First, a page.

Moreover, the provisions of the OGCA and the PA, which deemed the Receiver/Trustee to be a licensee, were declared inoperative to the extent they conflicted with the BIA. The Receiver/Trustee was expressly held not be the licensee of the Renounced Assets and was found not to have assumed any liability in respect of the Renounced Assets. Section 14.06(4) of the BIA expressly allows the Receiver/Trustee to disclaim the Renounced Assets and, as long as the statutory requirements of that section are met, the AER is unable to require the Receiver/Trustee to abandon, reclaim or remediate the Renounced Assets on the basis that it is a licensee.
Compliance with the Abandonment Orders would have required the Receiver/Trustee to expend estate funds on orders that were in substance monetary claims. The result of the Receiver/Trustee’s compliance with the Abandonment Orders would have seen the AER’s unsecured claims paid out from the assets of the estate prior to the claims of Redwater’s other creditors. Thus, the usual order of priority in bankruptcy would have been rearranged to the detriment of other creditors and the AER’s application would have seen a “third-party-pay” principle substituted for the “polluter-pay” principle recognized by the Supreme Court of Canada in Newfoundland and Labrador v. AbitibiBowater Inc. In this regard, Chief Justice Wittmann found that the AER was not a public enforcer taking steps to enforce the general law, but was instead an “enforcing authority clothed as a creditor”.
It is clear from the wording of section 14.06 of the BIA that parliament balanced a number of competing considerations when adopting the provision. Chief Justice Wittmann affirmed that the Court’s role is limited to interpreting and applying the existing legislation and held that the purpose of sections 14.06(4) and (6) of the BIA was frustrated by the AER’s requirement that the Receiver/Trustee pay or rectify the environmental conditions as costs of administration regardless of whether the Renounced Assets had been properly abandoned. Additionally, the payment of a security deposit or performance of the Abandonment Order obligations was held to frustrate the legislative purpose of sections 14.06(5), (6), (7) and (8) of the BIA, where payment or compliance was a condition precedent to the AER’s approval of a licence transfer application by the Receiver/Trustee.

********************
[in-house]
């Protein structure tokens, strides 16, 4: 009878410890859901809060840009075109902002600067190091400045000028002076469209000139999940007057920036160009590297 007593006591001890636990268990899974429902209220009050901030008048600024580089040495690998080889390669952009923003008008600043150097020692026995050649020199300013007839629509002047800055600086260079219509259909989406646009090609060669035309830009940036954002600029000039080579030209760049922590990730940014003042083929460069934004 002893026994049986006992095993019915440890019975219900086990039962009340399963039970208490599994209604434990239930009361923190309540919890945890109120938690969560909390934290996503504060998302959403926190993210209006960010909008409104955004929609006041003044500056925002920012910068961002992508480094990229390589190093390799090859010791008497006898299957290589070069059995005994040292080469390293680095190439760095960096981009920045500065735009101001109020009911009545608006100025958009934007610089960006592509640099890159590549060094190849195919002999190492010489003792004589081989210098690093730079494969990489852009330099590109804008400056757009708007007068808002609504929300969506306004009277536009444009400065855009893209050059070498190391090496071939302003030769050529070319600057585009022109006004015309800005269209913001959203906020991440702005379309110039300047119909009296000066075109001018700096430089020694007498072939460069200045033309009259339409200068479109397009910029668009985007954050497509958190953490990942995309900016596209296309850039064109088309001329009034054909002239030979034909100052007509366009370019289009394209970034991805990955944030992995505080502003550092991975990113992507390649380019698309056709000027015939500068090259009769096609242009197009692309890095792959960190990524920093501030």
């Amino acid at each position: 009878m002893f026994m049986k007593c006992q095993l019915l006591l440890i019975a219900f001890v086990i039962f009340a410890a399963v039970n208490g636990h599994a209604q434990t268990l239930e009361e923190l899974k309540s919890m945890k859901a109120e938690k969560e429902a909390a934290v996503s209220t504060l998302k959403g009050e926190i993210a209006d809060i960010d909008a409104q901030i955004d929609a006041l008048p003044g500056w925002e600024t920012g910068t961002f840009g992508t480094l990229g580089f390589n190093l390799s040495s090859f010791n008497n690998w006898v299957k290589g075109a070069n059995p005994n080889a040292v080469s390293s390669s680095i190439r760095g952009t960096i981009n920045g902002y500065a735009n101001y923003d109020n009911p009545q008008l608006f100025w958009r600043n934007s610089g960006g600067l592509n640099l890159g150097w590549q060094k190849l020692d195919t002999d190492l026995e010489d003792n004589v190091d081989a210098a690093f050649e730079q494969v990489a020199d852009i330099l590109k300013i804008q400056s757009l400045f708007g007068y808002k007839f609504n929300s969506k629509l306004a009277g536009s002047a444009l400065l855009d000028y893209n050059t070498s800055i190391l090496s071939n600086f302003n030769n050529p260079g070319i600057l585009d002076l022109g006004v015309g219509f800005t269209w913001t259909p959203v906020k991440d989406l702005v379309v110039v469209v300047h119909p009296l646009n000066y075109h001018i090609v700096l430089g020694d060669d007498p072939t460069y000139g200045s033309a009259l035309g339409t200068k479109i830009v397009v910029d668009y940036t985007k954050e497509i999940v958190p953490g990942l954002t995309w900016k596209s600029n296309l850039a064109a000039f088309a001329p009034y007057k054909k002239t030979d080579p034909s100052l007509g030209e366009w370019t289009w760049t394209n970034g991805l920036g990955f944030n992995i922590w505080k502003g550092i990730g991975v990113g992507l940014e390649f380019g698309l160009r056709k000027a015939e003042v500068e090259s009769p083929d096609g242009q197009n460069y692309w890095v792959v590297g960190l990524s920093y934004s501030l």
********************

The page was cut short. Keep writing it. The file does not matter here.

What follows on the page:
The Redwater Energy decision clarifies the existing law with respect to protection of receivers and trustees, the ability of the receiver or trustee to sell and disclaim licensed assets and the rights and priority of creditors where the AER is actively involved in a distressed sale process. The decision has also affirmed that the principles set out in PanAmericana de Bienes y Servicios v. Northern Badger Oil & Gas Limited may no longer be applicable to the extent that they purport to deal with priorities in relation to the payment of environmental remediation costs in insolvency proceedings. It appears that this area is now exclusively occupied by sections 14.06(6), (7) and (8) of the BIA, which establish the rank of environmental claims in receivership and bankruptcy proceedings.
Blakes acted for Alberta Treasury Branches, Redwater’s principal secured lender, in this matter.
Please also see our May 2016 Blakes Bulletin: AER Seeks to Hold Directors, Officers Personally Liable for Obligations of Insolvent Corporate Licensees, our June 2014 Blakes Update: Alberta Licensee Liability Rating Program Imposes Financial Challenges for Junior Oil & Gas Companies and our September 2013 Blakes Bulletin: Increases to Alberta Licensee Liability Rating Program.